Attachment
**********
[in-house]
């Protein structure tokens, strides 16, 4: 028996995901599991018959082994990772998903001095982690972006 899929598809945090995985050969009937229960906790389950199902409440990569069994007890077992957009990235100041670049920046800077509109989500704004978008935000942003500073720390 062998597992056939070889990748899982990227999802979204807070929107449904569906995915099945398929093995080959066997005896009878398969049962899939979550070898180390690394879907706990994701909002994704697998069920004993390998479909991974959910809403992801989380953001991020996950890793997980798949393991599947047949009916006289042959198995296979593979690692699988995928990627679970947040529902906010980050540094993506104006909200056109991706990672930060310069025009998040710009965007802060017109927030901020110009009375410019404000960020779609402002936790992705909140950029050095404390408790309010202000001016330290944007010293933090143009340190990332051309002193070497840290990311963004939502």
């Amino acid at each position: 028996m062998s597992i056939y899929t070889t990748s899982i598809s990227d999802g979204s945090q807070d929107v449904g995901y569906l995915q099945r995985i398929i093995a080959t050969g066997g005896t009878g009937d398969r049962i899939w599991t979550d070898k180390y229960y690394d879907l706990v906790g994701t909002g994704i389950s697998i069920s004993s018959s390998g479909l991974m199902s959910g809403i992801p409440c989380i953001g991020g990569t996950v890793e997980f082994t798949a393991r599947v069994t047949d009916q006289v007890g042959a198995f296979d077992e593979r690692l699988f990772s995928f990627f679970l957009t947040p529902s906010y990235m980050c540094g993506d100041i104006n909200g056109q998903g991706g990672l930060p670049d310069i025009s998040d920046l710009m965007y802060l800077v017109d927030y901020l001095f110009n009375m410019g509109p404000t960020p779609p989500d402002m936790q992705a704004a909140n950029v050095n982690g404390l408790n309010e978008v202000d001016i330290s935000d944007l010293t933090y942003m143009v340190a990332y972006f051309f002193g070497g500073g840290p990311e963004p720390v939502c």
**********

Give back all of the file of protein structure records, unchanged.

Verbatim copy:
[in-house]
């Protein structure tokens, strides 16, 4: 028996995901599991018959082994990772998903001095982690972006 899929598809945090995985050969009937229960906790389950199902409440990569069994007890077992957009990235100041670049920046800077509109989500704004978008935000942003500073720390 062998597992056939070889990748899982990227999802979204807070929107449904569906995915099945398929093995080959066997005896009878398969049962899939979550070898180390690394879907706990994701909002994704697998069920004993390998479909991974959910809403992801989380953001991020996950890793997980798949393991599947047949009916006289042959198995296979593979690692699988995928990627679970947040529902906010980050540094993506104006909200056109991706990672930060310069025009998040710009965007802060017109927030901020110009009375410019404000960020779609402002936790992705909140950029050095404390408790309010202000001016330290944007010293933090143009340190990332051309002193070497840290990311963004939502």
């Amino acid at each position: 028996m062998s597992i056939y899929t070889t990748s899982i598809s990227d999802g979204s945090q807070d929107v449904g995901y569906l995915q099945r995985i398929i093995a080959t050969g066997g005896t009878g009937d398969r049962i899939w599991t979550d070898k180390y229960y690394d879907l706990v906790g994701t909002g994704i389950s697998i069920s004993s018959s390998g479909l991974m199902s959910g809403i992801p409440c989380i953001g991020g990569t996950v890793e997980f082994t798949a393991r599947v069994t047949d009916q006289v007890g042959a198995f296979d077992e593979r690692l699988f990772s995928f990627f679970l957009t947040p529902s906010y990235m980050c540094g993506d100041i104006n909200g056109q998903g991706g990672l930060p670049d310069i025009s998040d920046l710009m965007y802060l800077v017109d927030y901020l001095f110009n009375m410019g509109p404000t960020p779609p989500d402002m936790q992705a704004a909140n950029v050095n982690g404390l408790n309010e978008v202000d001016i330290s935000d944007l010293t933090y942003m143009v340190a990332y972006f051309f002193g070497g500073g840290p990311e963004p720390v939502c």